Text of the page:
Continue Reading

| Read Time: 5 minutes | Work Injury

What to Do After an Oil Field Accident in Texas

A Texas oil field accident can happen in an instant, changing your life. An accident may leave you injured, out of work, and wondering how to pay your bills. Even worse, an oilfield accident could claim the life of someone you love.  When an accident occurs, you may feel helpless and unsure of whether you deserve compensation. If you need assistance, you’re in the right place. At The Zimmerman Law Firm, our attorneys can help evaluate the circumstances of the accident and let you know what compensation may be available. Know that you’re not alone in this experience. Thousands of other families have suffered oilfield accidents, and our lawyers have represented many of those victims. As our attorneys have learned through years of helping oil field accident victims, you should do a few things to prepare for a possible injury lawsuit. Take the following steps to give yourself the best chance of obtaining maximum compensation. Seek Medical Attention Your priority must be getting medical treatment for serious injuries. By delaying medical treatment, you risk worsening your injury. You also put your ability to recover compensation in question. If your employer assumes you are uninjured, it may be hard to claim otherwise later.  Don’t hesitate to take care of yourself, and let our investigators gather key accident evidence. Your employer may request that you visit a company doctor. This is fine as a first step, but a company doctor may attempt to minimize the extent of your injuries. If you doubt a company doctor’s medical evaluation, you can obtain a second opinion from a neutral doctor.  Don’t feel pressured to return to work before you have recovered from your injuries. That could make things worse. Instead, get the treatment you need, and save all medical reports and invoices. Report Your Accident to Your Employer Inform your employer of your accident and any potential hazard to other employees. Document these details when you notify your employer of the accident:  Date and time of notification, Who you notified, and  Your employer’s response. Complete an incident report, a written account of your accident on a form provided by your employer. Describe the facts of your accident to your employer in an honest manner, but don’t hesitate to contact an attorney for advice if your employer’s questions seem hostile or make you uncomfortable. You usually have a limited time to inform your employer of an accident if you want to qualify for workers’ compensation. Make this report right away. When your employer reports the accident to workers’ compensation, this begins a formal accident investigation. Once the accident investigation is underway, you should not speak to investigators without advice from an attorney. Gather Accident Information If you don’t need immediate medical attention, gather any available accident evidence. Take photos of the accident scene and surrounding work environment. Write down the names and contact information for witnesses to the accident. Write down what you remember about the accident, including details like the time of the accident and sequence of events before the accident.  If you’re hurt and unable to gather these details, don’t worry. Write down anything you remember once you’ve received medical attention. Our investigators can gather other needed details from the scene of the oil field accident. Note others at your workplace who have experienced similar oilfield accidents, and our attorneys can follow up with them. Contact an Oil Field Accident Lawyer You should contact an oilfield accident lawyer as soon as possible after your injury. An attorney can help you get appropriate medical care and advise you on steps to recover compensation. An experienced oilfield attorney also knows the tactics your employer may use to try to deny your claim.  Our attorneys can coach you on questions to expect before interviews or other interactions with your employer or the insurance company. We always advise you to give honest answers, but we help you think through your experience so that you don’t feel intimidated or caught off guard. Our law firm employs skilled investigators who will gather and review all available evidence from your accident. We can determine who was responsible, which may be a different conclusion than your employer asserts. Our attorneys will fight for your just compensation and help you explore all legal options to get the money you need. What Compensation Is Available? When you meet with our attorneys, we’ll inform you of possible strategies to obtain injury compensation.  Workers’ Compensation The most straightforward and first step usually involves filing for workers’ compensation. Workers’ compensation is a no-fault system of recovery, meaning that even if you caused your accident, you can still file a claim.  In Texas, if your employer carries workers’ compensation insurance, it will pay for your medical treatment and a portion of your average weekly wage. Texas workers usually receive from 70 to 80% of their average weekly wage on workers’ compensation, with required maximums and minimums. For instance, you cannot earn more than $971 per week through workers’ compensation, even if that amount is less than 70% of your average weekly wage.  However, you can only receive workers’ compensation benefits for so long. Your workers’ compensation will cease when any of these events occur: You reach maximum medical improvement, meaning further medical treatment won’t help you recover; You return to work (at the same wage as before the accident); or You received temporary wage compensation for 104 weeks. There are some exceptions to these limitations. For instance, if you can’t return to your previous job, you may be eligible for retraining that would allow you to work another job. Also, if you need spinal surgery, you may receive wage benefits for longer than two years. If you are permanently injured, you will be eligible for additional payments. Family members of an employee who was killed on the job may be able to receive workers’ compensation death benefits for a limited time. Workers’ compensation provides the money you need to pay some of your bills while you seek medical...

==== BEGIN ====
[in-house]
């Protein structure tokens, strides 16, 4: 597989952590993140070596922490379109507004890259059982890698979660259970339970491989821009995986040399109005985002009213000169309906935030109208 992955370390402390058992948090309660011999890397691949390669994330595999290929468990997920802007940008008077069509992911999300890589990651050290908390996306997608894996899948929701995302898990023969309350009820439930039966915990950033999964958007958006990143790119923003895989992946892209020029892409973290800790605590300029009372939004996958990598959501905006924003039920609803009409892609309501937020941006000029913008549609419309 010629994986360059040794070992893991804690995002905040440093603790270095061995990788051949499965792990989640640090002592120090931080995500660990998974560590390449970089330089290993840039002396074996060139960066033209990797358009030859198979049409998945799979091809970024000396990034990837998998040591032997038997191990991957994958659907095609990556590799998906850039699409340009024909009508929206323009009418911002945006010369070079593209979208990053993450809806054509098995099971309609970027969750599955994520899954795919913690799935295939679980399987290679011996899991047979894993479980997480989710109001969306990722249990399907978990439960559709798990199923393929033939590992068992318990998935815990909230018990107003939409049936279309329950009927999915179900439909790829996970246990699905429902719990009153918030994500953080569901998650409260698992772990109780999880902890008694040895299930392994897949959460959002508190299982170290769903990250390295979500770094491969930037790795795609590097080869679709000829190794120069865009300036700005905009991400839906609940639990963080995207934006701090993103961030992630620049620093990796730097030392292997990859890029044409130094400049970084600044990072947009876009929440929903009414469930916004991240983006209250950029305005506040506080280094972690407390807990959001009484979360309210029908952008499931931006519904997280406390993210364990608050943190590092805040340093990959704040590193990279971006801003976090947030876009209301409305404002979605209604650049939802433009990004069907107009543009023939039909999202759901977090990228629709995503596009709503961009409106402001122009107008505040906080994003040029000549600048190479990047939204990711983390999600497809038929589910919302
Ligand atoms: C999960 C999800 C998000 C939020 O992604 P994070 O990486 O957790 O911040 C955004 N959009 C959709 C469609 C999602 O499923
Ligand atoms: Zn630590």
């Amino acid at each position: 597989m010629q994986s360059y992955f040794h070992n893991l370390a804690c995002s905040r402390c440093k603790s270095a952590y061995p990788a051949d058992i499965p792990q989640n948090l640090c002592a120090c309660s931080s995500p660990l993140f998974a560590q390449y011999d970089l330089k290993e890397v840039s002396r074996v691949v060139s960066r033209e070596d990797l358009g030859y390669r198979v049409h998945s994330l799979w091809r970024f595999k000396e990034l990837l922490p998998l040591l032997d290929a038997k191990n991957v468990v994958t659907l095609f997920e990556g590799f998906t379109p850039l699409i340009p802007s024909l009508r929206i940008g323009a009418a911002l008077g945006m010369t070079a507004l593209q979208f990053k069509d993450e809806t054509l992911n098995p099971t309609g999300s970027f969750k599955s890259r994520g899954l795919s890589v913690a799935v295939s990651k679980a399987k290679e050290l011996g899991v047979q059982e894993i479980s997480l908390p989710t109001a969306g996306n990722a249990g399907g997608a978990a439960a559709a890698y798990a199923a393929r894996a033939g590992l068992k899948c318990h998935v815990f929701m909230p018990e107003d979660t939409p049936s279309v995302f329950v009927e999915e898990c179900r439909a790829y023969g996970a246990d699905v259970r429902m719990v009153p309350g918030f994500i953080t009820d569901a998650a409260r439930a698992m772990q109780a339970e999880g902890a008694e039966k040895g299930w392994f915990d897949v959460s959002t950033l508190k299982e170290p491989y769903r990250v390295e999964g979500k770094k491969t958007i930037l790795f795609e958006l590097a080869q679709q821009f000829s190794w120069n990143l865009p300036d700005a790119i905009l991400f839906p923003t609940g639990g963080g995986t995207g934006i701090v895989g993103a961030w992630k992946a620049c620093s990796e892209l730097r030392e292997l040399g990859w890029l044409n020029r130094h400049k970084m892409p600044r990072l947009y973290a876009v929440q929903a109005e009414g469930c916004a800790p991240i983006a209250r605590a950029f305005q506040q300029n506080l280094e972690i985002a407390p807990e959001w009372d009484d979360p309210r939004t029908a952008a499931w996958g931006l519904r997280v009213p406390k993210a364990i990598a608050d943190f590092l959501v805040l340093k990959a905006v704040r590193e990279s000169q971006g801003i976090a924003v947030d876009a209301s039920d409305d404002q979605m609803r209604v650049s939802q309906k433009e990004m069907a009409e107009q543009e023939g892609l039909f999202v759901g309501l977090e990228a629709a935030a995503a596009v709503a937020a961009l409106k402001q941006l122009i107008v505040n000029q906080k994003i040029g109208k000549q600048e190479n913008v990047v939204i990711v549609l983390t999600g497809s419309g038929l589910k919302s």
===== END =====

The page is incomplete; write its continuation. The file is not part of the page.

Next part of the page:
Continue Reading